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Behind the Scenes
The Story of KAWAI

The release of KAWAI Vintage Legacy is an opportunity to take a closer look at the inspiration behind it. With the support of KAWAI's teams in Japan, this project was a special opportunity to rehabilitate these machines, blending new and vintage sounds from the KAWAI K1, K3, K4, K5, R100, XD5.

The Inspiration Behind KAWAI Vintage Legacy

The beginnings of the Kawai Musical Instruments Company can be traced all the way back to 1927 in Japan. The venerable piano manufacturer spent 50 years creating top quality pianos before releasing their first synthesizer, the monophonic Kawai 100F. This 37 note synth evolved into the 100P and added ‘preset’ selection tabs at the bottom in the late 70’s. In the 80s, when digital synths began to populate the market, Kawai hit their stride with some of the most classic synth entires in modern music. The K3, K5, R100, K1, K4, and XD-5 all hold a special place in the history of synthesis, and it was this legendary collection that inspired UVI’s Kawai Vintage Legacy instrument.

Morphing Technologies

Don’t let the numbering scheme fool you, the K3 came first. This hybrid machine married the worlds of analog and digital in a really unique way. There were 6 digital waveforms to choose from, but the VCA and filter section were both completely analog. When listening to samples of this synth, it sounds *way* ahead of its time. The analog components affecting the digital waveforms give a modern ‘glitchy’ feel that sounds quite a bit like many of today’s modern synths. The K5 followed in the footsteps of the K3, but was completely digital. With a bit more power under the hood, the K5 had 16 part multi-timbral voicing, as well as a digital screen with preset names as opposed to the numbered list of the K3. The K5 was known for making additive synthesis approachable to the average synth player. Kawai Vintage Legacy allows you to get the sound of these vintage instruments but with the convinces of modern preset browsing and categories. You can even use the drive control in the filter section to give a little analog warmth and dirt to your waveforms!

KAWAI K3 Manual
Moving Along

In 1987, Kawai expanded their synth line with the addition of the R100. This was a fully fledged digital drum machine with 12 bit PCM samples at 32kHz. This was a wonderfully high resolution for the time, and it allowed the drum samples to really shine! The R100 had a lot of ins and outs for sync, hi-hat pedal, clock, and more. There was also a memory cartridge slot for storing and sharing kits! You’ll be able to create some really creative tones in Kawai Vintage Legacy’s drum machine. The quick access to the filter along with macros for the decay and drive right on the front page allow you to bring character to the presets without having to dig deep.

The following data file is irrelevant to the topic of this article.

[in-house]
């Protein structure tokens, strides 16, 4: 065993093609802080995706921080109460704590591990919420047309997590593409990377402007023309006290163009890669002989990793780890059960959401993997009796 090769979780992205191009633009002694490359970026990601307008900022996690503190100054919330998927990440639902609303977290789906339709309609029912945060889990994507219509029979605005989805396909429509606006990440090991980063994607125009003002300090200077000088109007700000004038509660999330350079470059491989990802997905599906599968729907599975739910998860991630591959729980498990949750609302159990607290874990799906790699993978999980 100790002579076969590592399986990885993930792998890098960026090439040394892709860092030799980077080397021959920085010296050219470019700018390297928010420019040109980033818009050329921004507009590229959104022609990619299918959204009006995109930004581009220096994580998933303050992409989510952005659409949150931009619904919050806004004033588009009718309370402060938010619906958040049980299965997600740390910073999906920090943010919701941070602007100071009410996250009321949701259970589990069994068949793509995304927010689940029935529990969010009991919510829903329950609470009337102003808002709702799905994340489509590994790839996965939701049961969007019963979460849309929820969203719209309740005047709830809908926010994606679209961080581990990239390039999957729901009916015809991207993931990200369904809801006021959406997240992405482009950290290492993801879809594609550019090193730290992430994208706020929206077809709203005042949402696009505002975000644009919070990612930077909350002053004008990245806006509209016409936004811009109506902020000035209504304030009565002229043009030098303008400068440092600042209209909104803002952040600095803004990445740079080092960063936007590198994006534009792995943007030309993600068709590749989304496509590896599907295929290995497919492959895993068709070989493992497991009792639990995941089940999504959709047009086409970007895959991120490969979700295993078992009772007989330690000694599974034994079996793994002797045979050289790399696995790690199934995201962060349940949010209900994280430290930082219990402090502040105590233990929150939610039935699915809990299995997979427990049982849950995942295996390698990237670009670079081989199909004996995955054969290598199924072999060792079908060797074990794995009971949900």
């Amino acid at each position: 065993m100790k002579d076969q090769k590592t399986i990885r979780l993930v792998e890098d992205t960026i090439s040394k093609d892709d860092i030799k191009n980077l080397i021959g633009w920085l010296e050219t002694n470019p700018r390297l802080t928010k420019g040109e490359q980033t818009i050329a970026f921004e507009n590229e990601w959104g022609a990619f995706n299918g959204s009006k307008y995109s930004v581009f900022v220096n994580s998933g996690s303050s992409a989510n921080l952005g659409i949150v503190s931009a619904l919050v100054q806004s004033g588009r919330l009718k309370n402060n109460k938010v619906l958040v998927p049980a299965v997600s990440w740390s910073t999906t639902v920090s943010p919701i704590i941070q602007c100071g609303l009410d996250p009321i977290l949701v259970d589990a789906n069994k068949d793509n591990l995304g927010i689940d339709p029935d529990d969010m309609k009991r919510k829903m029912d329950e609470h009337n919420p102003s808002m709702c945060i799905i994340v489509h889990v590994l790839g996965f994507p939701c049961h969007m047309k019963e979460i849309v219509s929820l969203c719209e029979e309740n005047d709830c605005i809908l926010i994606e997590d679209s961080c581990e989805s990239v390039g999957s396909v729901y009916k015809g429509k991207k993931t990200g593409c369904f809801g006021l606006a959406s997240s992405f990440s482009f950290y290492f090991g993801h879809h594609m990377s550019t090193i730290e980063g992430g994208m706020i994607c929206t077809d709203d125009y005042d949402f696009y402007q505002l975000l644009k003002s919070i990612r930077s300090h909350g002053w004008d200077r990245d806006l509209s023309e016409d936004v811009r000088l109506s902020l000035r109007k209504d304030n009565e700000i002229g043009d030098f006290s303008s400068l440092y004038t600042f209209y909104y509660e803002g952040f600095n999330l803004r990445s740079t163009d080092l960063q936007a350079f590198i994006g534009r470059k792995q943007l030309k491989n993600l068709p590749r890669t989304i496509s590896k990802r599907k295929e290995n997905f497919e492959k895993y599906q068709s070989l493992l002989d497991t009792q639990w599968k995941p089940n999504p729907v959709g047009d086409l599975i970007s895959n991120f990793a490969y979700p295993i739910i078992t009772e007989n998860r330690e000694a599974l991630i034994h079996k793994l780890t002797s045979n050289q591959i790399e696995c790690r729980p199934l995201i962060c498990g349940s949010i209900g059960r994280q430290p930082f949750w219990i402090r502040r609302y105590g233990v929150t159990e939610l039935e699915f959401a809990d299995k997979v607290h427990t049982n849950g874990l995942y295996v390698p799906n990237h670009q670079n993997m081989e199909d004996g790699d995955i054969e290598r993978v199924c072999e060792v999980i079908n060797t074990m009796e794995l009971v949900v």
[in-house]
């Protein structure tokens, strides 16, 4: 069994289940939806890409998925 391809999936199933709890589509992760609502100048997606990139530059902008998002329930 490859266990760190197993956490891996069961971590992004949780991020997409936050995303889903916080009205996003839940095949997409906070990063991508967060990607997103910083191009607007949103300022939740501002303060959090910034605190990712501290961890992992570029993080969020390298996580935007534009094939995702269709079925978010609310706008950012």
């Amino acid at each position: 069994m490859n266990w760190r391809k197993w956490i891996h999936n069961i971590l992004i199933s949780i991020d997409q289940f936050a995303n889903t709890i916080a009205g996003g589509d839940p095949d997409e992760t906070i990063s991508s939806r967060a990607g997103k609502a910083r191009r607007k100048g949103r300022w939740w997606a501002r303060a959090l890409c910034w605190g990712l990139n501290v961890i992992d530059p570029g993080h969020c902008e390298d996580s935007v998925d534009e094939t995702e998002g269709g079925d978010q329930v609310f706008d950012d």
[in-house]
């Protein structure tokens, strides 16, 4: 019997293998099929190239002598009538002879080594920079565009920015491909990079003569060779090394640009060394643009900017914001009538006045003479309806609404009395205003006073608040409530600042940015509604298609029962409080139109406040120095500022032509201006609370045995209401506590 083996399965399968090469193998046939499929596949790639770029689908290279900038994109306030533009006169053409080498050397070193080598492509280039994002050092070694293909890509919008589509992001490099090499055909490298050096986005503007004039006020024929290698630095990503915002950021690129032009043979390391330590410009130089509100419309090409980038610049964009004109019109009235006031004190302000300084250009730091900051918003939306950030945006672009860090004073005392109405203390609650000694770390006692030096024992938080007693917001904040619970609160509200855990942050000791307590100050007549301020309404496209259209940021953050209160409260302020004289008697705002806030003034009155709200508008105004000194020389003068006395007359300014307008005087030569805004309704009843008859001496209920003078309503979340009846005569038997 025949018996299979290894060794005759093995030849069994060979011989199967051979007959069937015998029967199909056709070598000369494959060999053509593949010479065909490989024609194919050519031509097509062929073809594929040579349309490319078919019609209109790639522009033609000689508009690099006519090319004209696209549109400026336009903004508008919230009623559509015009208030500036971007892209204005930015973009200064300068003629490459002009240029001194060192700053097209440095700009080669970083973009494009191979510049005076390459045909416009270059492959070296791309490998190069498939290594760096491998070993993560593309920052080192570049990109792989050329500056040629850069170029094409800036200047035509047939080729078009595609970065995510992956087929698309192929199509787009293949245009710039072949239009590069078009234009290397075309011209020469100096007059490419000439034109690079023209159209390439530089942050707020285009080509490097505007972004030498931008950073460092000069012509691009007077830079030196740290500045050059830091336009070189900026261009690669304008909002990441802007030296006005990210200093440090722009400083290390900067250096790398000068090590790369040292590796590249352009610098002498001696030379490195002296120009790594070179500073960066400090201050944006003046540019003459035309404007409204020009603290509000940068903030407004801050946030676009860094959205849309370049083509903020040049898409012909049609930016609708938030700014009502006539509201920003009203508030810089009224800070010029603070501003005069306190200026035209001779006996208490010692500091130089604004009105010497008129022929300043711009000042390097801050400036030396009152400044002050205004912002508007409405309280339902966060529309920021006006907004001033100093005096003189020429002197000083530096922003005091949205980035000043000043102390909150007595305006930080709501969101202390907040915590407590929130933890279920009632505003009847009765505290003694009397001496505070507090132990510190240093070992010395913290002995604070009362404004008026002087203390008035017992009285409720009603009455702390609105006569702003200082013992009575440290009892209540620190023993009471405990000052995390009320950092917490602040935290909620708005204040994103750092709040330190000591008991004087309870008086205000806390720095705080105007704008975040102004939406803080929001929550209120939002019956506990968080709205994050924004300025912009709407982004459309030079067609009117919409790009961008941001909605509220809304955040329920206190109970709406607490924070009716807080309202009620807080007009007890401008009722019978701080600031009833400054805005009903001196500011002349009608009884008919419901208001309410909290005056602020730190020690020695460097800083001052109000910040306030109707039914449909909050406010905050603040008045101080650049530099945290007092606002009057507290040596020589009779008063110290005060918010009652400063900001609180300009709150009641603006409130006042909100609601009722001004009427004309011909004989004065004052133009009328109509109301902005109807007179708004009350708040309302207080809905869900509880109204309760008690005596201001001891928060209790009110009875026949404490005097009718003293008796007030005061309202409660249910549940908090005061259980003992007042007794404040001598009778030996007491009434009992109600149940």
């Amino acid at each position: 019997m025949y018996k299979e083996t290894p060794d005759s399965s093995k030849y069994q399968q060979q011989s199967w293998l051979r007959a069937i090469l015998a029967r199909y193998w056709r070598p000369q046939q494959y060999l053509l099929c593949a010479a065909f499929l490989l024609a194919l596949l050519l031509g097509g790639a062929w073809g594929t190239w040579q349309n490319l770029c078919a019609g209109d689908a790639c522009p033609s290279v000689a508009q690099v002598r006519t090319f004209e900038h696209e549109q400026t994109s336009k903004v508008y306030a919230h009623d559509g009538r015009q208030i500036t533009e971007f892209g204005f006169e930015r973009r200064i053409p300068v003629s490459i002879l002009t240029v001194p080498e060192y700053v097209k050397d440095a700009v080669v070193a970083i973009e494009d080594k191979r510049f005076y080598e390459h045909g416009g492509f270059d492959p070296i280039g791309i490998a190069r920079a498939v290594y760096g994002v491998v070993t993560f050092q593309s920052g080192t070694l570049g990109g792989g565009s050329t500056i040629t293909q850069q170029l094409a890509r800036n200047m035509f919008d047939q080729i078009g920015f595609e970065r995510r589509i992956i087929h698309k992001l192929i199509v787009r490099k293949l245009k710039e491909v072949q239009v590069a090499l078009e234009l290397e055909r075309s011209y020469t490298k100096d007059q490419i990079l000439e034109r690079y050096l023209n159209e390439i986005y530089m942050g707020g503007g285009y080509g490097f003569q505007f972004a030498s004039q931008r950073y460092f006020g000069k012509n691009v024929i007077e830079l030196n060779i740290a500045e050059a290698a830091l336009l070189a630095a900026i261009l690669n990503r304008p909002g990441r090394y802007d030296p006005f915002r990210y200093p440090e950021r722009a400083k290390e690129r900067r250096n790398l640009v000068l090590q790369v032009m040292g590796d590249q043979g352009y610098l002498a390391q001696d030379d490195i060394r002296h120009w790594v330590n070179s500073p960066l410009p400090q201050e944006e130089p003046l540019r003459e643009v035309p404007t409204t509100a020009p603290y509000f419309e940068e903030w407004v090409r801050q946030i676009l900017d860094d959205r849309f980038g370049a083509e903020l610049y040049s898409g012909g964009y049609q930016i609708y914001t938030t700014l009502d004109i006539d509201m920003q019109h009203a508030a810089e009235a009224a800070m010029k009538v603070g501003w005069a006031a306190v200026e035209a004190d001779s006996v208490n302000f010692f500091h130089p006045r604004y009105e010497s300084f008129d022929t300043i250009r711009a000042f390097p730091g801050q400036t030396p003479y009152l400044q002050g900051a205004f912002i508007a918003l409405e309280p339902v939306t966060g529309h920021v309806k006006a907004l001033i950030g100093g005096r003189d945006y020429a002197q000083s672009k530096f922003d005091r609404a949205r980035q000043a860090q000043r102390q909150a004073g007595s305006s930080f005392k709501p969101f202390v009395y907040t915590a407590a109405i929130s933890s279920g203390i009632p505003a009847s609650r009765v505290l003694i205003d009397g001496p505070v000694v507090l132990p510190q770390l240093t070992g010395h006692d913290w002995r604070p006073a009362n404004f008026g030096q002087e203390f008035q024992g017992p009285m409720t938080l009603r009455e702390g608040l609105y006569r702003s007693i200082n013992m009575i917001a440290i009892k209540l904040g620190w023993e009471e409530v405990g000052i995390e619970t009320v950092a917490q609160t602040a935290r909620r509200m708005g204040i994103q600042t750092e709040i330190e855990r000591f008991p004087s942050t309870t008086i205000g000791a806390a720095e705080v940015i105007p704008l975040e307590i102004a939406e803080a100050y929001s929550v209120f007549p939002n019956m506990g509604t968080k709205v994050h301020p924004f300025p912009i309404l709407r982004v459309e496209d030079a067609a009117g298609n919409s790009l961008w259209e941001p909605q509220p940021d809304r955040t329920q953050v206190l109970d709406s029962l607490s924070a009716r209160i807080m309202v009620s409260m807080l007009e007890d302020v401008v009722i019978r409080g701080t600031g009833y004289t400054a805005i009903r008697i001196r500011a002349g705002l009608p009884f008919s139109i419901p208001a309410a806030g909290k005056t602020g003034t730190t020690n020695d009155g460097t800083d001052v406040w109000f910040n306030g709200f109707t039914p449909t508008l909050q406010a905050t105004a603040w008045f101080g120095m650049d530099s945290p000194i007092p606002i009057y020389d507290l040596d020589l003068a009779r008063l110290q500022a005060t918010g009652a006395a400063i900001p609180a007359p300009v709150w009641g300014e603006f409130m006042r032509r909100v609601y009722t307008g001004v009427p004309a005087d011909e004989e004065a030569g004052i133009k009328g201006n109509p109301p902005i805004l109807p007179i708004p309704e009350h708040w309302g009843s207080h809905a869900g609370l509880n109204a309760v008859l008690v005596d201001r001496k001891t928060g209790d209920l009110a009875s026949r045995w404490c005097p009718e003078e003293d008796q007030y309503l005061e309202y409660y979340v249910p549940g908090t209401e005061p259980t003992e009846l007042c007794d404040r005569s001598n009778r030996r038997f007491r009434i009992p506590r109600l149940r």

Kawai didn’t forget about keyboards with the release of the R100. The next synth in the pipeline was the K1 which dropped in 1988. The K1 had PCM oscillators for reproducing the waveforms. Kawai added a joystick for live mixing between the waveforms, of which there were 256. A ‘sequel’ instrument, the K1-II was released in 1989 with a bit more power behind it to allow for more simultaneous voices, on board reverb, and upgraded percussion sounds. There are so many great patches in Kawai Vintage Legacy inspired by the K1, but the strings and FM bass sounds are among the most cherished.

Hitting Their Stride

After the success of the K1, Kawai released the K4 in 1989. The K4 had 16 bit samples and a very well-developed effect engine. The digital filter section allowed the synth sounds to become more flexible and malleable. Finally, 8-part multi timbral sound sources could be shaped with analog-style filters. The K4 has a really unique sound that can get fairly huge and fuzzy when you want it to! The K4 era also ushered in a new drum machine, and that was the XD-5. This beast was sample based, but focused specifically on drum waveforms. 4 samples can be combined to create a single drum sound. Envelopes and resonant low pass filters really helped push it into popular use for electronic music. The addition of a ring modulator also allowed the XD-5 to get ‘out there’ in terms of sound design!

Honoring the Past

Kawai Vintage Legacy is an instrument that pays a loving tribute to this important slice of synth history. The sounds and soul of the original machines are present, but the presets and convenience of modern libraries allow you to access all of these machines in a snap. This collection has long been a hidden gem used by producers to give distinct character and a unique edge to compositions. With the power of modern computing, you don’t have to be held back by the voice-limitations of the original instruments, either. MIDI assignment is a snap, of course, allowing you to modulate parameters with a variety of controllers from foot pedals to mod wheels. We’ve also added in a powerful arpeggiator to all of the instruments allowing you to use those original sounds in creative ways to get the most out of them! From lo-fi grit to incredibly think sonic textures, you’ll find what you need to take your productions to the next level with Kawai Vintage Legacy.

KAWAI Vintage Legacy

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